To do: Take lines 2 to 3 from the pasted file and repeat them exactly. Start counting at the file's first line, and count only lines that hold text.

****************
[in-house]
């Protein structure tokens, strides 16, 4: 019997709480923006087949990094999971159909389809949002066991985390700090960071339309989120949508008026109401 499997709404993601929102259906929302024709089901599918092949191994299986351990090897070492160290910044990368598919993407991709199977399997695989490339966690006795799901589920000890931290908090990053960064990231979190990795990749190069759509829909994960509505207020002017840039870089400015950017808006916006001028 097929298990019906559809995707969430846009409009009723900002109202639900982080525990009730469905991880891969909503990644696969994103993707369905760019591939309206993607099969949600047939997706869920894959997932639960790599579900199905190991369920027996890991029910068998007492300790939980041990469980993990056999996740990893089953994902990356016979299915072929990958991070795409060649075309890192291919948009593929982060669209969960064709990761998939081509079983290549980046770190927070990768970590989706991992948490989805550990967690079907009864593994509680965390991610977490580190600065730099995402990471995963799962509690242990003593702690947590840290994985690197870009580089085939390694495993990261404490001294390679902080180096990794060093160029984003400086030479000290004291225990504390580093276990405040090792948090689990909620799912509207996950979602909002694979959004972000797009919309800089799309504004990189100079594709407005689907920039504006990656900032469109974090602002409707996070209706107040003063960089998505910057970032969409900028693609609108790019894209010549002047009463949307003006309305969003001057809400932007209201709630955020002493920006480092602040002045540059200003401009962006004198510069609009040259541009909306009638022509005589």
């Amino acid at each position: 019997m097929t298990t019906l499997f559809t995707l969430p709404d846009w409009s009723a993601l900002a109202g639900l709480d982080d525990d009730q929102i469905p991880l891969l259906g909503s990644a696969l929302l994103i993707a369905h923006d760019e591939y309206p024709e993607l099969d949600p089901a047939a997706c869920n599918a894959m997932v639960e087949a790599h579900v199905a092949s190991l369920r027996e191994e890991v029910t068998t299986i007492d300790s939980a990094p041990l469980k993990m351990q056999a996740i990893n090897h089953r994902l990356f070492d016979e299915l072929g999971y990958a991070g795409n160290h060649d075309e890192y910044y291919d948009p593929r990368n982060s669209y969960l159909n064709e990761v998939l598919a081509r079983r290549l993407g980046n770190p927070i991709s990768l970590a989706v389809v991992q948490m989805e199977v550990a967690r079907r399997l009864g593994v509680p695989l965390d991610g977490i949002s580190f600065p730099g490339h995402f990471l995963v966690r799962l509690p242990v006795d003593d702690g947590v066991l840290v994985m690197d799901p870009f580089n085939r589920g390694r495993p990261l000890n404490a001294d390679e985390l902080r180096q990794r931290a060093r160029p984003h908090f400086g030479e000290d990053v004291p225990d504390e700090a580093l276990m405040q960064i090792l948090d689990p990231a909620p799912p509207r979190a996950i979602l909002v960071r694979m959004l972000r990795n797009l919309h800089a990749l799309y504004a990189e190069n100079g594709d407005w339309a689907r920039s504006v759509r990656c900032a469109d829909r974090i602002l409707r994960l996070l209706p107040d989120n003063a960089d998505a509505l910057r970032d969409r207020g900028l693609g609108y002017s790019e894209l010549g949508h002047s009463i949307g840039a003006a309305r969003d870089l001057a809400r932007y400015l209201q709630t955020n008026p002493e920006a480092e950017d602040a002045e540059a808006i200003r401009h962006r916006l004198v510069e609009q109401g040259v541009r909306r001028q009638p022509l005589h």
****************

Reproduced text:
């Protein structure tokens, strides 16, 4: 019997709480923006087949990094999971159909389809949002066991985390700090960071339309989120949508008026109401 499997709404993601929102259906929302024709089901599918092949191994299986351990090897070492160290910044990368598919993407991709199977399997695989490339966690006795799901589920000890931290908090990053960064990231979190990795990749190069759509829909994960509505207020002017840039870089400015950017808006916006001028 097929298990019906559809995707969430846009409009009723900002109202639900982080525990009730469905991880891969909503990644696969994103993707369905760019591939309206993607099969949600047939997706869920894959997932639960790599579900199905190991369920027996890991029910068998007492300790939980041990469980993990056999996740990893089953994902990356016979299915072929990958991070795409060649075309890192291919948009593929982060669209969960064709990761998939081509079983290549980046770190927070990768970590989706991992948490989805550990967690079907009864593994509680965390991610977490580190600065730099995402990471995963799962509690242990003593702690947590840290994985690197870009580089085939390694495993990261404490001294390679902080180096990794060093160029984003400086030479000290004291225990504390580093276990405040090792948090689990909620799912509207996950979602909002694979959004972000797009919309800089799309504004990189100079594709407005689907920039504006990656900032469109974090602002409707996070209706107040003063960089998505910057970032969409900028693609609108790019894209010549002047009463949307003006309305969003001057809400932007209201709630955020002493920006480092602040002045540059200003401009962006004198510069609009040259541009909306009638022509005589």
């Amino acid at each position: 019997m097929t298990t019906l499997f559809t995707l969430p709404d846009w409009s009723a993601l900002a109202g639900l709480d982080d525990d009730q929102i469905p991880l891969l259906g909503s990644a696969l929302l994103i993707a369905h923006d760019e591939y309206p024709e993607l099969d949600p089901a047939a997706c869920n599918a894959m997932v639960e087949a790599h579900v199905a092949s190991l369920r027996e191994e890991v029910t068998t299986i007492d300790s939980a990094p041990l469980k993990m351990q056999a996740i990893n090897h089953r994902l990356f070492d016979e299915l072929g999971y990958a991070g795409n160290h060649d075309e890192y910044y291919d948009p593929r990368n982060s669209y969960l159909n064709e990761v998939l598919a081509r079983r290549l993407g980046n770190p927070i991709s990768l970590a989706v389809v991992q948490m989805e199977v550990a967690r079907r399997l009864g593994v509680p695989l965390d991610g977490i949002s580190f600065p730099g490339h995402f990471l995963v966690r799962l509690p242990v006795d003593d702690g947590v066991l840290v994985m690197d799901p870009f580089n085939r589920g390694r495993p990261l000890n404490a001294d390679e985390l902080r180096q990794r931290a060093r160029p984003h908090f400086g030479e000290d990053v004291p225990d504390e700090a580093l276990m405040q960064i090792l948090d689990p990231a909620p799912p509207r979190a996950i979602l909002v960071r694979m959004l972000r990795n797009l919309h800089a990749l799309y504004a990189e190069n100079g594709d407005w339309a689907r920039s504006v759509r990656c900032a469109d829909r974090i602002l409707r994960l996070l209706p107040d989120n003063a960089d998505a509505l910057r970032d969409r207020g900028l693609g609108y002017s790019e894209l010549g949508h002047s009463i949307g840039a003006a309305r969003d870089l001057a809400r932007y400015l209201q709630t955020n008026p002493e920006a480092e950017d602040a002045e540059a808006i200003r401009h962006r916006l004198v510069e609009q109401g040259v541009r909306r001028q009638p022509l005589h």